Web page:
2. Use the standard sql query to delete the data.

drop database  [db_testsnapshot]

Database Snapshot Benefits

  1. A database snapshot is convenient, reliable, Read- only, point-in-time copy of the database.
  2. It is very beneficial when doing critical updates to the database as if anything goes wrong database can be restored to that point without any hassle.
  3. If we want to view database suppose at 7 pm, we can create database snapshot and easily query the database, however, without snapshot we have the option to take the database backup and restore using some different name but it requires considerable system resources especially disk space.
  4. Sparse file (snapshot) is small and easy to create however the size of snapshot depends upon the amount of operation and page updated.
  5. Multiple database snapshots are possible for a single database.
  6. There is no dependency for the recovery model; it works with full, bulk-logged and simple also.
  7. Snapshot creation is really quick; it takes a few seconds only for big databases too.

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Database Snapshot Limitation

  1. A database snapshot can be created onto the source server only. It cannot be moved to another server
  2. We can’t drop an Original Source Database as long as a referring snapshot exists in that database
  3. It cannot be Backed up and also detach \attach doesn’t work with database snapshots
  4. Snapshots can be created for only user databases, not for the master, model and msdb
  5. If we revert to a snapshot log Chain will get broken, thus we have to take a full or differential backup to bridge the log chain sequence
  6. Both the source DB and the snapshot will be unavailable when the actual reversion process is in progress
  7. If the source database is unavailable or corrupted we cannot use the database snapshot to revert it to the original state
  8. We cannot add new users for database since it is a read-only copy
  9. There is no graphical user interface for creating and reverting back the snapshot, this need to be done from query only
  10. There is some overhead for every DML operation as before operation page needs to be moved out
  11. If the drive in which snapshot exists is out of space which causes any DML to fail the snapshot will be in suspect mode and non-recoverable
  12. The full-text index is not available with a snapshot
  13. It is available with enterprise edition only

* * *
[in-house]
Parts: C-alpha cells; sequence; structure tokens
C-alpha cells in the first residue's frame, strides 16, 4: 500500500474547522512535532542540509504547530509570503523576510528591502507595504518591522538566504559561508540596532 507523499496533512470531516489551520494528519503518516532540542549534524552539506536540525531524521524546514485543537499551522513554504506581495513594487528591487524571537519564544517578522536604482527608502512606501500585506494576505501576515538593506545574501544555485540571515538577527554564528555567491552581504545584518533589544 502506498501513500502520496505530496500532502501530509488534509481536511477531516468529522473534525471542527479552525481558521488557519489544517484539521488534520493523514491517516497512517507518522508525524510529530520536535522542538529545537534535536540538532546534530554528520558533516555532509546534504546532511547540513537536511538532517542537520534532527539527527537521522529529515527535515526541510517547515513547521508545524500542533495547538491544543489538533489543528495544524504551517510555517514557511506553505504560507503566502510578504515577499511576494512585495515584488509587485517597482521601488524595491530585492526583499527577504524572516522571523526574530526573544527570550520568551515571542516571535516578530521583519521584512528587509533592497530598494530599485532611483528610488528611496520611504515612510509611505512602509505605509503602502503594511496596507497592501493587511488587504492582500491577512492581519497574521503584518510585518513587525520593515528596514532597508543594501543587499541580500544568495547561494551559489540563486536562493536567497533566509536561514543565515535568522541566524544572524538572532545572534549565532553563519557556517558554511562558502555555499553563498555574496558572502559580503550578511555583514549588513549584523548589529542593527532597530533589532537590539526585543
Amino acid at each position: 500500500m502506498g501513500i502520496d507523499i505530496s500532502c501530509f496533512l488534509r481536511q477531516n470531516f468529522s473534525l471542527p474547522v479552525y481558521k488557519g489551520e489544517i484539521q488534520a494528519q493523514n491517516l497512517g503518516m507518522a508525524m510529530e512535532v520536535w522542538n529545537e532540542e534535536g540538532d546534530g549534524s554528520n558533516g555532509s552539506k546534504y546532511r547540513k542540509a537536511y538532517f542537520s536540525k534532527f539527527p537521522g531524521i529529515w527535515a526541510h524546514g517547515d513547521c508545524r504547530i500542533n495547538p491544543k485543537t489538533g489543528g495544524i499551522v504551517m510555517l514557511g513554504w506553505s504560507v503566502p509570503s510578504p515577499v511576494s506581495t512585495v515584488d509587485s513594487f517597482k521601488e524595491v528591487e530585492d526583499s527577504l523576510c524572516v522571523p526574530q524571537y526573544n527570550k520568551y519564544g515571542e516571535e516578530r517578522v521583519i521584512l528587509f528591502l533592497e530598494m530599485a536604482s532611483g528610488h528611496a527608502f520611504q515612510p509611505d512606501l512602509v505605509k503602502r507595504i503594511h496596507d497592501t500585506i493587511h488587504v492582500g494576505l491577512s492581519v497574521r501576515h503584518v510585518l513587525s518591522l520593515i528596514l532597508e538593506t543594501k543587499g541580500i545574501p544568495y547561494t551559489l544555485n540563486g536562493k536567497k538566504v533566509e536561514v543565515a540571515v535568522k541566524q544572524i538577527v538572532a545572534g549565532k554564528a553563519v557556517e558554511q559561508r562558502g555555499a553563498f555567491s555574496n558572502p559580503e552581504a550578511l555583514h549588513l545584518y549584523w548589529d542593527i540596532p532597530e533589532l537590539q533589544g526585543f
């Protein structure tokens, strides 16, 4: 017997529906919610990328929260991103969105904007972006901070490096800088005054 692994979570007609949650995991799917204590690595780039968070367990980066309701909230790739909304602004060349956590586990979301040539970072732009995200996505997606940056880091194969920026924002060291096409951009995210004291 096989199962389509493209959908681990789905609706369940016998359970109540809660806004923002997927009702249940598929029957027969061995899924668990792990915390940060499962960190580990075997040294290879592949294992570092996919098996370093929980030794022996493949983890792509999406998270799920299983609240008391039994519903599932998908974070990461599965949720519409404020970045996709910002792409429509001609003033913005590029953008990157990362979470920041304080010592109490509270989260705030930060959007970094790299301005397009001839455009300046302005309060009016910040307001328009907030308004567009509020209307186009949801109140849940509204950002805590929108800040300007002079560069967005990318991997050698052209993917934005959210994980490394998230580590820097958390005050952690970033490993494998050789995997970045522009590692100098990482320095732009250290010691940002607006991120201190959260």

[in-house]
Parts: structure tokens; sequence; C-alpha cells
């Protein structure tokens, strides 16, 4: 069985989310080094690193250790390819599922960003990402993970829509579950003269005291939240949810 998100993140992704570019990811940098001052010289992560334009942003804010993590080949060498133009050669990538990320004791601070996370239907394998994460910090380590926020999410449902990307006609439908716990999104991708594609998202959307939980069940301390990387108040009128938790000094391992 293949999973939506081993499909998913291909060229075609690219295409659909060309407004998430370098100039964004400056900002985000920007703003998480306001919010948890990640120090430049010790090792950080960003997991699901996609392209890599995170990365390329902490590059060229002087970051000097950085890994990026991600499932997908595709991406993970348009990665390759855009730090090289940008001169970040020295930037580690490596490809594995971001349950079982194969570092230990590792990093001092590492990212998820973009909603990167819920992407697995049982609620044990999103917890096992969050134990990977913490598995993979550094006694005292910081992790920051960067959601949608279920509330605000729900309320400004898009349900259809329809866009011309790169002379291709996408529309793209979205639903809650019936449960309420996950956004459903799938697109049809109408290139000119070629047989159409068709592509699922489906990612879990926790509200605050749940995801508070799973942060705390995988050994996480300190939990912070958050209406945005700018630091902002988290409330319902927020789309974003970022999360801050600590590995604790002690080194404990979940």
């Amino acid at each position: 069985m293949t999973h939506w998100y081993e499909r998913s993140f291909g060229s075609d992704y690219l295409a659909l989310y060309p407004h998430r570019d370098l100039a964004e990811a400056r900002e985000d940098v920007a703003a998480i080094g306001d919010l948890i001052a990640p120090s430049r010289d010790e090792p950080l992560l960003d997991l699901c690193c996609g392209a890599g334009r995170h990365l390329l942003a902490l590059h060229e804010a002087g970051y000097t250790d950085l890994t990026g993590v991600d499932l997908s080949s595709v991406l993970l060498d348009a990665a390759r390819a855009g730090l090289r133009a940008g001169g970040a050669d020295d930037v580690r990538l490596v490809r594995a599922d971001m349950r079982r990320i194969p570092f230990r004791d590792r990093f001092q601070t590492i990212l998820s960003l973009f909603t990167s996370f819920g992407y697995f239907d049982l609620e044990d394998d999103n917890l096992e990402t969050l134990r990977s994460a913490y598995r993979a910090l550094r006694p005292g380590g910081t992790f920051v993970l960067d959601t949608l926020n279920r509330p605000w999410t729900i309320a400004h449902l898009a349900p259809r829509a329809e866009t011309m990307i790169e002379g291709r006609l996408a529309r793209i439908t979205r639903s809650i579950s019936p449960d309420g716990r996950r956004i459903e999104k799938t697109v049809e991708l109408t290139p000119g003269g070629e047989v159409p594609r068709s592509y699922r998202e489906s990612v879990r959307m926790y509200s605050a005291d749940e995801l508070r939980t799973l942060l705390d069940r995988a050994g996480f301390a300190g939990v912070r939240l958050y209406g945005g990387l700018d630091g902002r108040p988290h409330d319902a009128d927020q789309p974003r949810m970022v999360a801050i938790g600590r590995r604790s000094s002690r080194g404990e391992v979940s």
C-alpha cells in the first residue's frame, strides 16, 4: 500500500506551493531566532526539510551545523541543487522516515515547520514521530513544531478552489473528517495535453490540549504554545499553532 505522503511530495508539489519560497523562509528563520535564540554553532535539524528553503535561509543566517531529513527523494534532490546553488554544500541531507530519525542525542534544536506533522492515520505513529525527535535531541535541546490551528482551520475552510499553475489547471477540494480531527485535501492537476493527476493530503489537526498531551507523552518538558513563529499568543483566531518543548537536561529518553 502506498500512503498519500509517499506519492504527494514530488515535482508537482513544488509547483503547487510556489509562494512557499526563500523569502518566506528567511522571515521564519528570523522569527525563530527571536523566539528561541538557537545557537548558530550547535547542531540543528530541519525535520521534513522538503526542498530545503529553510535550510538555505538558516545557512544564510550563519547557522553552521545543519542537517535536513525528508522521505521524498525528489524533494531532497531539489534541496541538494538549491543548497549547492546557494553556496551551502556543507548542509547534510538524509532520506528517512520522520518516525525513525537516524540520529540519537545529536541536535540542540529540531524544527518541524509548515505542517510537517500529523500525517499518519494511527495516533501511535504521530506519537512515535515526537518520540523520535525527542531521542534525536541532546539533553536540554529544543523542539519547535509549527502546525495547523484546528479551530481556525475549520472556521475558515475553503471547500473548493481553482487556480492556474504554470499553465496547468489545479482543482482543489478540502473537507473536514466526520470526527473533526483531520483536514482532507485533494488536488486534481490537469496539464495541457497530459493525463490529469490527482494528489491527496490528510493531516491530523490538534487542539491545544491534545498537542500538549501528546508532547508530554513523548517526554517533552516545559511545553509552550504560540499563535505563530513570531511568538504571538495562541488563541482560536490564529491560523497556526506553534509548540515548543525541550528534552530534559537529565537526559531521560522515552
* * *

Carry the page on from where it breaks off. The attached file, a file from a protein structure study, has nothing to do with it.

14. Database files that were online during snapshot creation should be online during the snapshot revert also

When Not to Use Database Snapshots

  1. It does not substitute for high availability solution such as mirroring, log shipping etc.
  2. Very high user based activity as it might have extra overhead
  3. Replacement of database backup as it is fully dependent on the source database

Difference Between Snapshot and Backup

Sl no




Backup can be stored in another location, same server, or even the same drive in this case.

Snapshots can be stored only in the same location where original data is present.


Backup may have differences based on when the backup started and ended

Snapshot is a picture of your server at present period of time.


It is a long term process and might take a lot of time to complete the procedure.

It is a short term process and takes very less time, as compared to backup, to complete the procedure.


Backup comprises of only file system.

Snapshot comprises of different types of systems like the files, software ,and settings of that type.


Backup takes long time to copy data.

Snapshot takes very less time to copy the data.


In case of SQL Server, backup is a paid service. A person can use this service to automatically backup most recent date every night

In case of SQL server, snapshot is a free feature that is used to manually create duplicate images of the servers. One can easily generate them at any time.


Backup is not a backup unless the data exists in several distinct locations. Backups should be easily and quickly restored. Backups should be verifiable.

Snapshot by itself is not a backup. But it can be used as an essential part of the backup process. Snapshot is used as a part of the data movement process to a backup file. It is removed when the backup job is completed.


Over the last few paragraphs, we have given you an introduction about snapshots, its features, its pros and cons and also its difference with backup. Hope this would give you a head start to understand the different aspects of snapshots and its importance as far database is concerned. Hope this would help you further in your advance studies on this topic.


    Sanchayan Banerjee

    I love to learn new things and also like sharing my knowledge with others. As an experienced IT Professional I like to update myself constantly with new and upcoming technologies. The database management system is one of my favorite subjects which I constantly explore.